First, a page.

It is compared to Siri and Cortana, but you can also compare it to Google Now – once Facebook fleshes out the service, they can open up APIs for third parties to integrate to it, making it a platform for engaging with businesses.
WeChat and the Digital Life Platform
WeChat is large in Asia and dominant in many ways. It is an e-commerce platform and a digital life ecosystem.
Connie Chan of Andreessen Horowitz gives a good overview of what makes WeChat a platform:
Along with its basic communication features, WeChat users in China can access services to hail a taxi, order food delivery, buy movie tickets, play casual games, check in for a flight, send money to friends, access fitness tracker data, book a doctor appointment, get banking statements, pay the water bill, find geo-targeted coupons, recognize music, search for a book at the local library, meet strangers around you, follow celebrity news, read magazine articles, and even donate to charity … all in a single, integrated app.
WeChat transitioned from being a communication tool to becoming a platform. It has APIs that makes it easy for third parties to integrate with it and offer their own services on top of WeChat’s platform.
While I use the term “from service to feature” when talking about VoIP and WebRTC, Connie Chan uses “where social is just a feature” to explain the transition WeChat has made in this space.
The ability to send messages back and forth and communicate in real time via voice and video is now considered table stakes. It is also not expected to be a paid service but a feature that gets monetized elsewhere.
Meanwhile in Enterprise Messaging
Slack, which Connie Chan also briefly notes in his account of WeChat, is the guiding light of enterprise messaging these days.
Unlike other players in this space, Slack has built itself around the premise of three strong characteristics:
- Integration – third parties can integrate their apps into Slack, and in many cases, Slack integrates automatically through links that get shared inside messages. Integrations that make sense and bring value to larger audiences of Slack gets wrapped into Slack – the acquisition of Screenhero and the plans to enhance it to video conferencing shows this route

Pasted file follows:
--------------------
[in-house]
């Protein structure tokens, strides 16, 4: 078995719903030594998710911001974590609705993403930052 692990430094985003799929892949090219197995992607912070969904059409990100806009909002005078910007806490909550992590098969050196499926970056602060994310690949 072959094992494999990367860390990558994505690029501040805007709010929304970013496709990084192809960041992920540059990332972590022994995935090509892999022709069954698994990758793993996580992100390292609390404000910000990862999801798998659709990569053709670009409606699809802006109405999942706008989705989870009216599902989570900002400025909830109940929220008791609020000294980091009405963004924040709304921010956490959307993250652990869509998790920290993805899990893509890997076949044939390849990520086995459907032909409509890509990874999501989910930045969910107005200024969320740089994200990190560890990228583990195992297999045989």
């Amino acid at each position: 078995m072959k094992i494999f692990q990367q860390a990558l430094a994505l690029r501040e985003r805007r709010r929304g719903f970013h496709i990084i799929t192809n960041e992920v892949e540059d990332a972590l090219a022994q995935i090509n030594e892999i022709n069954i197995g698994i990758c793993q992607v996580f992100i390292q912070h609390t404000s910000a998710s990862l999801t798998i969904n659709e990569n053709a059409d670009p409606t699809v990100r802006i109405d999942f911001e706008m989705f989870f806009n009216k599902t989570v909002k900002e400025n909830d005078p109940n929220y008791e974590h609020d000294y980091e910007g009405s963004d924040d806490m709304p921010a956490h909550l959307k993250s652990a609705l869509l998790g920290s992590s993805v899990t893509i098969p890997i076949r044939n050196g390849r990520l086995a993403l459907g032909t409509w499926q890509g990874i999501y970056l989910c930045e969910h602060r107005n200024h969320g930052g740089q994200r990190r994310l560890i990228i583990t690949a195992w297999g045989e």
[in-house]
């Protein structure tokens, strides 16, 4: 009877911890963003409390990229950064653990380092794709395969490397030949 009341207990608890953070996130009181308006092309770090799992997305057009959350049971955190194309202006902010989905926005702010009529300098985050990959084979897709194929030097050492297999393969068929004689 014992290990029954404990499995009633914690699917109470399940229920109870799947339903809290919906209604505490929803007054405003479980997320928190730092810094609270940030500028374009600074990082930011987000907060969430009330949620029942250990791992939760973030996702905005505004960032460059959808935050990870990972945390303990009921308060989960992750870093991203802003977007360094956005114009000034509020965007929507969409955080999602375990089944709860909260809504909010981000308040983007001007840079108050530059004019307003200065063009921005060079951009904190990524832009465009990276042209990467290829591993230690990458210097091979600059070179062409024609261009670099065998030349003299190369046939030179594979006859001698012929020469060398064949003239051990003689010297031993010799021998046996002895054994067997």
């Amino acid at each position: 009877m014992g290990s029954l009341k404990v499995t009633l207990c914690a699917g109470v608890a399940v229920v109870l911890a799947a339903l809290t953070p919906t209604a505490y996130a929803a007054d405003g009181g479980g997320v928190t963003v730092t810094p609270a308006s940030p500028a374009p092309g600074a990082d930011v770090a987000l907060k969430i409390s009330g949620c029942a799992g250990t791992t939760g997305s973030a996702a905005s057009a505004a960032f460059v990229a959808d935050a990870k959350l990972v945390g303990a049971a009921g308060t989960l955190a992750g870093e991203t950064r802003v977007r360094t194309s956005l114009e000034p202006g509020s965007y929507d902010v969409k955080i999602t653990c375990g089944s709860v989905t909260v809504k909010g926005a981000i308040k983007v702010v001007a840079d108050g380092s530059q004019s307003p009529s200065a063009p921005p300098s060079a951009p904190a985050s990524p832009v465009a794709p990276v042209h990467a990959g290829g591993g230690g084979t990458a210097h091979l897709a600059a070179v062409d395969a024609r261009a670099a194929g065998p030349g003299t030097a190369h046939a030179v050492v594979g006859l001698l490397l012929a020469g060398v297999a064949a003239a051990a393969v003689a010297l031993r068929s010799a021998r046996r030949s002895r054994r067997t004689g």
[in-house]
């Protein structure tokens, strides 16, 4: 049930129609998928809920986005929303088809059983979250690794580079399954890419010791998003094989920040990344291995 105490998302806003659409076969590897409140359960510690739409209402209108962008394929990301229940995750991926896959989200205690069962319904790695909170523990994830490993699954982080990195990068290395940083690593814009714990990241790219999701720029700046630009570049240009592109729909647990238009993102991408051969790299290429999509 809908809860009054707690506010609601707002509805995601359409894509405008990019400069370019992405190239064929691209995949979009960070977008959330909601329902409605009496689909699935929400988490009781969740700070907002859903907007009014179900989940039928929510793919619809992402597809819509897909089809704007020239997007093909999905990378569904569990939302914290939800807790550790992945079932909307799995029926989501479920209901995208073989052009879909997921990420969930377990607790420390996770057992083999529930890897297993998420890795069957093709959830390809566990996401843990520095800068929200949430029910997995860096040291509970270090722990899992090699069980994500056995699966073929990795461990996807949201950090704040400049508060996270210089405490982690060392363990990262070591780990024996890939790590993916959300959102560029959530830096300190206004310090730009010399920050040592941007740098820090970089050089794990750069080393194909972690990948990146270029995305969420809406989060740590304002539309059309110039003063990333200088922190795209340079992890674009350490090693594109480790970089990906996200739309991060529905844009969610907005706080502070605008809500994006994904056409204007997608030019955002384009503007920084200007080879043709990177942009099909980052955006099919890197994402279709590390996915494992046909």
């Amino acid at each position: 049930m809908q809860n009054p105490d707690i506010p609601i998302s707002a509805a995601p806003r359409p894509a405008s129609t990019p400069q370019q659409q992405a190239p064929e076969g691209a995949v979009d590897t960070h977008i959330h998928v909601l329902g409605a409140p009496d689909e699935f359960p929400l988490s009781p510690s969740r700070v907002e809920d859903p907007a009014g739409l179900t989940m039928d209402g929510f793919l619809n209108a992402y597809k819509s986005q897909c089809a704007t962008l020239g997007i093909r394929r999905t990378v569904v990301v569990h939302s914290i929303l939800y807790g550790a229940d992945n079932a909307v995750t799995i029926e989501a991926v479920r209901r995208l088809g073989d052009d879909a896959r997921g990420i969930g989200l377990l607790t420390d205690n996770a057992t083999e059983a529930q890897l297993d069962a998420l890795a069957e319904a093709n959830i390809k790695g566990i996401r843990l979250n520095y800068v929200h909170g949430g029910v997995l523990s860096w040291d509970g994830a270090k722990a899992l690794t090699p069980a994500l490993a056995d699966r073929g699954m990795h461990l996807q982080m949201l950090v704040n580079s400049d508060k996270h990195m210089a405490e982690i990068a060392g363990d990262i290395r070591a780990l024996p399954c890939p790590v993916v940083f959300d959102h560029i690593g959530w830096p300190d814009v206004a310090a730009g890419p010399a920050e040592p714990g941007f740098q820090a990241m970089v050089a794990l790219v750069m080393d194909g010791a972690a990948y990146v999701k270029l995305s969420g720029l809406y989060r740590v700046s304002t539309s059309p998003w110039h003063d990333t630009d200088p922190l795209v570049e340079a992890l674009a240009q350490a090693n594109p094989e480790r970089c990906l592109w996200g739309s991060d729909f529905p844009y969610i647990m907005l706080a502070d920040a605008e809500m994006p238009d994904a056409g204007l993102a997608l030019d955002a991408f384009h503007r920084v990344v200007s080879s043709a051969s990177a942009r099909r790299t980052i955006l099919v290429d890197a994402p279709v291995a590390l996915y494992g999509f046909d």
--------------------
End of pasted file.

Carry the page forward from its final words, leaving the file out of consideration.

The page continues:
- Omnisearch – everything in Slack is searchable. Including the content of links shared on Slack. This makes for a powerful search capability
- Slackbot – the slackbot is a Slack bot you can interact with inside the service. It offers guidance and some automation – and is about to enjoy artificial intelligence (or at the very least machine learning)
The enterprise platform is all about utility.
Slack is introducing AI and has its own marketplace of third party apps via integrations. The more enterprises use it, the more effect these two capabilities will have in enforcing its growth and effectiveness.
While the fight seems to be these days between Unified Communications and Enterprise Messaging, I believe that fight is already behind us. The winner will be Enterprise Messaging – either because UC vendors will evolve into Enterprise Messaging (or acquire such vendors) or because they will lose ground fast to Enterprise Messaging vendors.
The real fight will be between modern Enterprise Messaging platforms such as Slack and consumer messaging platforms such as WeChat – enterprises will choose one over the other to manage and run their internal workforce.